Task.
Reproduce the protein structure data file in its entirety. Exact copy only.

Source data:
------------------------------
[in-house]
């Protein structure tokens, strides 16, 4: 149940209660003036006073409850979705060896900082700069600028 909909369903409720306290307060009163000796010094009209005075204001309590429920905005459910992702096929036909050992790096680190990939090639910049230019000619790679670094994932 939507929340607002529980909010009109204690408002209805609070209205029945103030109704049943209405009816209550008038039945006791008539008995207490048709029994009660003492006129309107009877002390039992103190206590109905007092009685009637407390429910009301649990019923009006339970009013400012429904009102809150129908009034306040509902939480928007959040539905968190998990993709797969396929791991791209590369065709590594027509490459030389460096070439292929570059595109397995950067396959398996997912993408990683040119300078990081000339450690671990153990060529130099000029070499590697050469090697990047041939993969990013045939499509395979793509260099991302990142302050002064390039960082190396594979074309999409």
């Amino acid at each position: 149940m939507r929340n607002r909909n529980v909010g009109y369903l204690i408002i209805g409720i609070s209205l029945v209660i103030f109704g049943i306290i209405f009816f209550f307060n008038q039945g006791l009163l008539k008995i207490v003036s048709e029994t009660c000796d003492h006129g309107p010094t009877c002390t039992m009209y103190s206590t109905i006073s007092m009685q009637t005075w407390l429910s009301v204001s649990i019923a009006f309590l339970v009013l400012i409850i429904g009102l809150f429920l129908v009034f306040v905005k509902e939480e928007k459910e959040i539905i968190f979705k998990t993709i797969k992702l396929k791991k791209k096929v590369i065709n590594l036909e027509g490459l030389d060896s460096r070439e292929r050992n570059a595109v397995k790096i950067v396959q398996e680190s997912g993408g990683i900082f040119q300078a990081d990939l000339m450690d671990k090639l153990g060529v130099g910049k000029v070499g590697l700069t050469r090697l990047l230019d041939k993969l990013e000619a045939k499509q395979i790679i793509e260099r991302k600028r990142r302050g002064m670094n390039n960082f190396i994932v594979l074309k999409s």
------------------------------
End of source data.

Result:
[in-house]
């Protein structure tokens, strides 16, 4: 149940209660003036006073409850979705060896900082700069600028 909909369903409720306290307060009163000796010094009209005075204001309590429920905005459910992702096929036909050992790096680190990939090639910049230019000619790679670094994932 939507929340607002529980909010009109204690408002209805609070209205029945103030109704049943209405009816209550008038039945006791008539008995207490048709029994009660003492006129309107009877002390039992103190206590109905007092009685009637407390429910009301649990019923009006339970009013400012429904009102809150129908009034306040509902939480928007959040539905968190998990993709797969396929791991791209590369065709590594027509490459030389460096070439292929570059595109397995950067396959398996997912993408990683040119300078990081000339450690671990153990060529130099000029070499590697050469090697990047041939993969990013045939499509395979793509260099991302990142302050002064390039960082190396594979074309999409």
């Amino acid at each position: 149940m939507r929340n607002r909909n529980v909010g009109y369903l204690i408002i209805g409720i609070s209205l029945v209660i103030f109704g049943i306290i209405f009816f209550f307060n008038q039945g006791l009163l008539k008995i207490v003036s048709e029994t009660c000796d003492h006129g309107p010094t009877c002390t039992m009209y103190s206590t109905i006073s007092m009685q009637t005075w407390l429910s009301v204001s649990i019923a009006f309590l339970v009013l400012i409850i429904g009102l809150f429920l129908v009034f306040v905005k509902e939480e928007k459910e959040i539905i968190f979705k998990t993709i797969k992702l396929k791991k791209k096929v590369i065709n590594l036909e027509g490459l030389d060896s460096r070439e292929r050992n570059a595109v397995k790096i950067v396959q398996e680190s997912g993408g990683i900082f040119q300078a990081d990939l000339m450690d671990k090639l153990g060529v130099g910049k000029v070499g590697l700069t050469r090697l990047l230019d041939k993969l990013e000619a045939k499509q395979i790679i793509e260099r991302k600028r990142r302050g002064m670094n390039n960082f190396i994932v594979l074309k999409s």